United States District Court, D. Colorado
GENE E. BOLLES, M.D., Plaintiff,
PRINCIPAL LIFE INSURANCE COMPANY, Defendant.
A. BRIMMER UNITED STATES DISTRICT JUDGE.
matter comes before the Court on Defendant Principal Life
Insurance Company's Motion to Dismiss Plaintiff's
Complaint in Its Entirety with Prejudice Pursuant to Rule
12(B)(6) [Docket No. 10] and Defendant Principal Life
Insurance Company's Amended Memorandum of Law in Support
of Its Motion to Dismiss [Docket No. 15]. This Court has
subject matter jurisdiction pursuant to 28 U.S.C. §
case arises out of a dispute over long term disability
benefits. Plaintiff is a neurosurgeon employed by the Denver
Health and Hospital Authority. Docket No. 4 at 4-5, ¶ 2.
On November 21, 2016, plaintiff became disabled when he was
no longer able to perform the duties of his job. Id.
at 5, ¶ 3. At the time plaintiff became disabled, the
Denver Health and Hospital Authority had an insurance policy
with Principal Life Insurance Company that provided plaintiff
with short term and long term disability benefits.
Id., ¶ 4. Plaintiff was approved for short term
disability benefits through May 20, 2017.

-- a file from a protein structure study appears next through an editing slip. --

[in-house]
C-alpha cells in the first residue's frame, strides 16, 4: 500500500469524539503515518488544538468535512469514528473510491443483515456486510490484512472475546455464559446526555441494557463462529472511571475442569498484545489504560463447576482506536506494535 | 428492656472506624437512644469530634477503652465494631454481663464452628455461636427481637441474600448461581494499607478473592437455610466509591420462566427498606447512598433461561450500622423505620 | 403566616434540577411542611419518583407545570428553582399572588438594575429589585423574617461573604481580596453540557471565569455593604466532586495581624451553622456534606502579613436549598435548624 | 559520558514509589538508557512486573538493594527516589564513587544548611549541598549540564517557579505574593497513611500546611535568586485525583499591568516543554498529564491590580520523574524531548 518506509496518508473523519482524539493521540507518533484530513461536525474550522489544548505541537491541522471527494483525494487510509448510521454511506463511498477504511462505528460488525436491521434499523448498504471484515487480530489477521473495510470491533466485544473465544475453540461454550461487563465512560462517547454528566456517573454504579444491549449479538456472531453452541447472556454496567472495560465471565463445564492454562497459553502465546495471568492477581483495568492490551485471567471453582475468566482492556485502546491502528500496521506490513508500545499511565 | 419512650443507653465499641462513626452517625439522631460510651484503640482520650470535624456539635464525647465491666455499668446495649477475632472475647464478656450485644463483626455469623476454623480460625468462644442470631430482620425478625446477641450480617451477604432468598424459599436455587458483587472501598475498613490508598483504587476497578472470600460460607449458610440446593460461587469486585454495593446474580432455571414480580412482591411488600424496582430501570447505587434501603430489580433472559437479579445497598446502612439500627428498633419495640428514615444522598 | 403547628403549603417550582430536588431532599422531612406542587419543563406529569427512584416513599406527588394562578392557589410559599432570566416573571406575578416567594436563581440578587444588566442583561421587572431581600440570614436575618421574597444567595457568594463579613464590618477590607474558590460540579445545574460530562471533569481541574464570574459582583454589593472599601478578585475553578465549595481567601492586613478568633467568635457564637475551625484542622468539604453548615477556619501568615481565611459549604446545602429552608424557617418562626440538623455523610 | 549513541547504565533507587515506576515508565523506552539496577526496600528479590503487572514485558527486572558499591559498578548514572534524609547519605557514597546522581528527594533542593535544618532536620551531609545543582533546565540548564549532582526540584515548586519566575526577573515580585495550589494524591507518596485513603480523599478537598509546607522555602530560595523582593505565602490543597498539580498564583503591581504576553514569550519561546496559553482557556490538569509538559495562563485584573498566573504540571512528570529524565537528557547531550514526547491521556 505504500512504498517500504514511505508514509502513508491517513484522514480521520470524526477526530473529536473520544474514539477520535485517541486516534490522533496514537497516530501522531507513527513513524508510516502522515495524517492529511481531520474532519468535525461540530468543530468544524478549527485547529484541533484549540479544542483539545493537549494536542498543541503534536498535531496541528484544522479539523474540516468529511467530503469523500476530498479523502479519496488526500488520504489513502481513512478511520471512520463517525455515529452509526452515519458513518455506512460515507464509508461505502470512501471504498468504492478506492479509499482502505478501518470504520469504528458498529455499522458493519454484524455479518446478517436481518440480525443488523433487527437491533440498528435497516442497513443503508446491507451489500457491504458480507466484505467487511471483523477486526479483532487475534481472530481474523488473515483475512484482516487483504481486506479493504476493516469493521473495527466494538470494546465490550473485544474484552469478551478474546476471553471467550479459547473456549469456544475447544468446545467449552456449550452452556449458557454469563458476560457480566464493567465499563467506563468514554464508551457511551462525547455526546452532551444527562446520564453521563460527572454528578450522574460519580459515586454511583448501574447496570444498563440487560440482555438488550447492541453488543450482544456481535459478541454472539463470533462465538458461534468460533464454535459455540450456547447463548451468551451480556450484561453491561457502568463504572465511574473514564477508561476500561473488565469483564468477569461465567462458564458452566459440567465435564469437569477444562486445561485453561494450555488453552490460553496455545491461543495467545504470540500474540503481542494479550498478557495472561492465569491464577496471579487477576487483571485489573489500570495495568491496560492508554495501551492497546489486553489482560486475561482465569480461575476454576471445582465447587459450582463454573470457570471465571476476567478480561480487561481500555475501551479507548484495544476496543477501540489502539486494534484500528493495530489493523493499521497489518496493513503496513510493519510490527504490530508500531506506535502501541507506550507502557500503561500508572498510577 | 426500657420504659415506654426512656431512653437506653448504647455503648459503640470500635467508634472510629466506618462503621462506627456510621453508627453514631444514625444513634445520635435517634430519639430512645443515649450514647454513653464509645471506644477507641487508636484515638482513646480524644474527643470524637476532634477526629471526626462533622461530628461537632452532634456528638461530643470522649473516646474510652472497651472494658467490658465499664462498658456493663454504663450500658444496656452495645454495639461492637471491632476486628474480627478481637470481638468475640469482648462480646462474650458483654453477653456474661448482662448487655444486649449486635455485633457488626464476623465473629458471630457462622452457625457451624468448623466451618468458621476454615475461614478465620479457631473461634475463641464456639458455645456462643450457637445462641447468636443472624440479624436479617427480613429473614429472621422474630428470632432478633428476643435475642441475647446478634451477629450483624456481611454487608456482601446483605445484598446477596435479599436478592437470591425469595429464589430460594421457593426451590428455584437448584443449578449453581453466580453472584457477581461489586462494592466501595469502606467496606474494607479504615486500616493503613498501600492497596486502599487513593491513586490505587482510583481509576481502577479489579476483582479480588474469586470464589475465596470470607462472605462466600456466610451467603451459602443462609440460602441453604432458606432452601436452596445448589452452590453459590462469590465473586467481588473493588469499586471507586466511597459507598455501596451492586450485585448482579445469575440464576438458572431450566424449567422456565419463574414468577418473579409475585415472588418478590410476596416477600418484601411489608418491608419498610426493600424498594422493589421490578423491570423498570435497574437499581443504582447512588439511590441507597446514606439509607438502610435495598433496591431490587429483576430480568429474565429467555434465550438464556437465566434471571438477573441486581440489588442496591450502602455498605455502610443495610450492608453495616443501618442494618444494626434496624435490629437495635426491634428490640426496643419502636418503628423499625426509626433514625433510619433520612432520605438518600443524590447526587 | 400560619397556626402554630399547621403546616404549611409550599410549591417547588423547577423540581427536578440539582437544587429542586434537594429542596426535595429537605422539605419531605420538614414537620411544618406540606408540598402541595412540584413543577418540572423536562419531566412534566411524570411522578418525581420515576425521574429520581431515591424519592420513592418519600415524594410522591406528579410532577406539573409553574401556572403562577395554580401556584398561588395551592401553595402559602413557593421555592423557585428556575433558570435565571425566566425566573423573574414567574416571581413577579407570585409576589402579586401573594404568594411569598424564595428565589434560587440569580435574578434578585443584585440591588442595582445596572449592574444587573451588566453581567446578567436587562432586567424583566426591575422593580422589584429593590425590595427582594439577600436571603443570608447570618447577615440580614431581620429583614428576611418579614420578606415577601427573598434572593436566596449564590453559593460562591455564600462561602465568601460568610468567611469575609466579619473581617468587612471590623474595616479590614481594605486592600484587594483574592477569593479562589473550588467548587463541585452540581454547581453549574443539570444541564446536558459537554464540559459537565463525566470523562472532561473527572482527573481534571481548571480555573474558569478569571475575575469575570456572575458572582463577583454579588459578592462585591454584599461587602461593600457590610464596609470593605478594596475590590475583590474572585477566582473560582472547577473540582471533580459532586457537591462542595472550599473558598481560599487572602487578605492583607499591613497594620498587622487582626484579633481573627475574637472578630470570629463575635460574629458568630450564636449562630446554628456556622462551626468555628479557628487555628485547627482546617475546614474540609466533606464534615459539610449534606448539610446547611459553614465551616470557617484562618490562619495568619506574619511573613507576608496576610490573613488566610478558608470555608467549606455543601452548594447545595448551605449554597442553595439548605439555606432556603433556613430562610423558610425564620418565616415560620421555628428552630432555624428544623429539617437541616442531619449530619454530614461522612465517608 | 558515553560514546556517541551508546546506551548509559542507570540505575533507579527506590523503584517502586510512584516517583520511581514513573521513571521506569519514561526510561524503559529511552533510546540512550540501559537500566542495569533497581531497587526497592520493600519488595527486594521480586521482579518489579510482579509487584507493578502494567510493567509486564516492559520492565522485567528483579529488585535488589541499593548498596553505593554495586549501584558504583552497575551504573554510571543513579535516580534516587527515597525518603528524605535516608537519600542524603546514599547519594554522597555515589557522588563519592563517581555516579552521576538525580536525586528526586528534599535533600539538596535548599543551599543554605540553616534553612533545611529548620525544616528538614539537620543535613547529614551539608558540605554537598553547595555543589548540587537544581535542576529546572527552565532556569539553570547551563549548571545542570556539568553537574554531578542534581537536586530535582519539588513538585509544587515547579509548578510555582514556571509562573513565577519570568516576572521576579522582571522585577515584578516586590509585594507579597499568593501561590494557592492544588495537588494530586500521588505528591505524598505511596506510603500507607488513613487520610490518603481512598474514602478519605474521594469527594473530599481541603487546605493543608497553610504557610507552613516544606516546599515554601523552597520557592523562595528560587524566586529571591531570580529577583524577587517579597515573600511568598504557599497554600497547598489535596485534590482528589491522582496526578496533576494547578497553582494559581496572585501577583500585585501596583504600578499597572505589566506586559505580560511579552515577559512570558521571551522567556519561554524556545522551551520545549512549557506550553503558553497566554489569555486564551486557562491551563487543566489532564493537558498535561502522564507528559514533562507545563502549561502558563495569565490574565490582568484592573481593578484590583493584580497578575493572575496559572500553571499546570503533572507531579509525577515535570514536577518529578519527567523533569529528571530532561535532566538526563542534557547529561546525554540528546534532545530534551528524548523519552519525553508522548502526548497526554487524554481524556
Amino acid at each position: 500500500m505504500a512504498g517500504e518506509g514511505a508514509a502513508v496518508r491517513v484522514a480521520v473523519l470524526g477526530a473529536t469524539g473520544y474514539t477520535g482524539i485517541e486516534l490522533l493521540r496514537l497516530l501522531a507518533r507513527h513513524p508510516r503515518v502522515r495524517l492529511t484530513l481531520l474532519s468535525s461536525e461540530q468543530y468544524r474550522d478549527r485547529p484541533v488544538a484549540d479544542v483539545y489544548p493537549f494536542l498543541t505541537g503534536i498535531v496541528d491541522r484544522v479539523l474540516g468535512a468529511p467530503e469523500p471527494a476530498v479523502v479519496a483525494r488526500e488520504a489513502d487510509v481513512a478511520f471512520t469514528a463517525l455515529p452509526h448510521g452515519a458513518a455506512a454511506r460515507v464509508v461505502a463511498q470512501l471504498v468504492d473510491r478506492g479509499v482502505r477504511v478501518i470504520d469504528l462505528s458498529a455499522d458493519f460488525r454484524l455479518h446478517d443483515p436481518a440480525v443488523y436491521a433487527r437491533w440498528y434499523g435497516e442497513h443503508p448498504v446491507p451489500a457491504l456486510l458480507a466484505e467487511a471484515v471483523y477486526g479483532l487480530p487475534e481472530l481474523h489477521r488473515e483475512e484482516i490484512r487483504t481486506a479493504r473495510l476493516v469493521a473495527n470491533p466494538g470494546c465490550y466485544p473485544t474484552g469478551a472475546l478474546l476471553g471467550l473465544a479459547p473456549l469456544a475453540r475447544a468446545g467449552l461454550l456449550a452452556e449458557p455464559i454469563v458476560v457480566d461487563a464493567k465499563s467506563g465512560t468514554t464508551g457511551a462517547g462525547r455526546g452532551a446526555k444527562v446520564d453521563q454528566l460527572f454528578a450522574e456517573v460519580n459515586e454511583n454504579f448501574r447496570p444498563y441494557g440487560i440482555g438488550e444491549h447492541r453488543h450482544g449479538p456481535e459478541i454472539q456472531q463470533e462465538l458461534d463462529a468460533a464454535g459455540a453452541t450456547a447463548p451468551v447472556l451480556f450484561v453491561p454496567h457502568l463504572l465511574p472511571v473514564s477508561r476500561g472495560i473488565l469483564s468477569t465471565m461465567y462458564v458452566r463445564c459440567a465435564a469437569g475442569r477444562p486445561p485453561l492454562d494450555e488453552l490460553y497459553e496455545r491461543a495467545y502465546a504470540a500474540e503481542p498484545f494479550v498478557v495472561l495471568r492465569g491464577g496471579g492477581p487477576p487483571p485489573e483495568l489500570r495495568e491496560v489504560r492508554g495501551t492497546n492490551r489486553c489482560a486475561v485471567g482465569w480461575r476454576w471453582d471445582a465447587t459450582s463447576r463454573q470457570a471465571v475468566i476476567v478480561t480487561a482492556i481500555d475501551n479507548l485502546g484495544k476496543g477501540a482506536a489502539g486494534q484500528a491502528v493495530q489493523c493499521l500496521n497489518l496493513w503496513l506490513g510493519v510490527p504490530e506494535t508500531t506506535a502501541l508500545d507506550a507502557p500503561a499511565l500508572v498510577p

March 24, 2017, plaintiff received a letter from defendant
approving his application for long term disability benefits.
Id., ¶ 5; see also Id. at 9 (Exhibit
A). The letter stated that “[s]ince [plaintiff was]
over the age of 72 when [he] ceased work the Long Term
Disability policy limit[ed] the maximum duration of benefits
to 12 months.” Id. at 9-10. In an email to the
adjuster, plaintiff challenged the one-year limitation on the
ground that the “own occupation” provisions of
the insurance policy entitled plaintiff to long term
disability benefits for two years. Id. at 5, ¶
6. The policy defines “own occupation” as
“[t]he occupation you are routinely performing when
Disability begins” and “Own Occupation
Period” as “[t]he first two year(s) of the
Benefit Payment Period.” Id. at 6,
¶¶ 8, 10. “Own Occupation Period” is
further listed in the “Long Term Disability Insurance